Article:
Actualizado: oct 13
Since its inception in the late 90s, fast fashion has become a staple on our high streets and in our wardrobes. With 52 seasons, billions of clothes being made each year and high profit margins, fast fashion is a capitalist dream. Companies like Zara, H&M, Topshop and many others are thriving with Instagram culture and the need to have a new outfit for every occasion - the OOTD (Outfit Of The Day) hashtag has over 314 million posts on Instagram.
There’s just one problem: exploitation.
The fast fashion industry is exploiting both people and the planet. However, in this article I’m focusing solely on the human aspect.
Around 80% of the people making our clothes are women aged 18-35 and it’s estimated that they earn a meagre 1-3% of the items retail value. These womxn have little to no rights and spend hours working intensive jobs just to survive, most being paid less than minimum wage, and almost certainly not a living wage.
Intersectional Feminism is defined as “the complex, cumulative manner in which the effects of different forms of discrimination combine, overlap, or intersect” according to Merriam-Webster. It basically means that discrimination can deepen when several factors are combined, such as gender, race or class. If your feminism excludes anyone that isn’t a white cishet able-bodied womxn, then it’s not really feminism.
On International Women’s Day, many fast fashion brands took to social media to talk about how they empowered and supported womxn. Many even sold clothing with feminist slogans and imagery. Can anyone else smell the hypocrisy? Those ‘feminist’ t-shirts were likely made by womxn of colour, in an unsafe factory for less than minimum wage.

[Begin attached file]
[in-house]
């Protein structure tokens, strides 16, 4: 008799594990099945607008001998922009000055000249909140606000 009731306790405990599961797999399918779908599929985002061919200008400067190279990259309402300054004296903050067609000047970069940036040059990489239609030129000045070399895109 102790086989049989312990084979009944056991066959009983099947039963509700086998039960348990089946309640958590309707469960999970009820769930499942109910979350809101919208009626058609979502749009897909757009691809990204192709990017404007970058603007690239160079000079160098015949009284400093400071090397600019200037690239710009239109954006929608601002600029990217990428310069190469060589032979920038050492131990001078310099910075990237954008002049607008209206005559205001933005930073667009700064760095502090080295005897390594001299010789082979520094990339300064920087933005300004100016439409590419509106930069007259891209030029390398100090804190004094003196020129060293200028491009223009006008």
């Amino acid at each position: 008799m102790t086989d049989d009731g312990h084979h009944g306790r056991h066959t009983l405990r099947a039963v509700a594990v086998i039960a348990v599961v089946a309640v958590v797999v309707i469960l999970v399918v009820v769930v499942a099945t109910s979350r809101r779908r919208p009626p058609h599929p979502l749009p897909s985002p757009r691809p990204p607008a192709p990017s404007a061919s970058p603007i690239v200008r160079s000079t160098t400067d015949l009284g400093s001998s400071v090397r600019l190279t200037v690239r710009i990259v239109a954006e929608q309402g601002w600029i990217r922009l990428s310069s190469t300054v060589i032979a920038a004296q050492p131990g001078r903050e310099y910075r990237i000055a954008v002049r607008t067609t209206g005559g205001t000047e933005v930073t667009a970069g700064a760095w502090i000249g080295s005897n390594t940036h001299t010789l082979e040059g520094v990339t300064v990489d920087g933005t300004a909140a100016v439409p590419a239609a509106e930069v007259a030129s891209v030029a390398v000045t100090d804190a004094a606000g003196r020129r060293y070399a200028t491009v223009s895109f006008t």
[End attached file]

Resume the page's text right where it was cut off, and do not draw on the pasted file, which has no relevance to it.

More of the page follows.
This article is not meant to shame anyone who buys fast fashion. It is not the fault of the consumer that the brands' business model is built on exploitation and we shouldn’t be expected to have to wade through their greenwashing and vague statements about ethics & sustainability. For many, the high street is the only option - ethical fashion is still for privileged people who have the money, time and body type to consume it.
Due to this, the question of ‘Can you be a feminist and still buy fast fashion?’ is a tricky one. The fast fashion industry is still something that people seem to either ignore or just know nothing about - ignorance is bliss, as they say. We need to talk more about the exploitations of womxn, particularly those of colour and consider how we spend our money and what we’re supporting.
For feminists who are able to, buying from ethical brands, second-hand stores or just buying less is a responsibility we should bear. If you need to buy from fast fashion brands, email and ask them, ‘Who Made My Clothes?'. Share information on your stories and follow people who are graciously educating us on this topic (recommendations at the end of this article) - every little action can make a difference.
I’ll leave you with this: before you buy that t-shirt with ‘Empowered Women Empower Women’ written on it, consider how empowered the womxn who made it is.
5 Ethical Fashion Influencers To Support: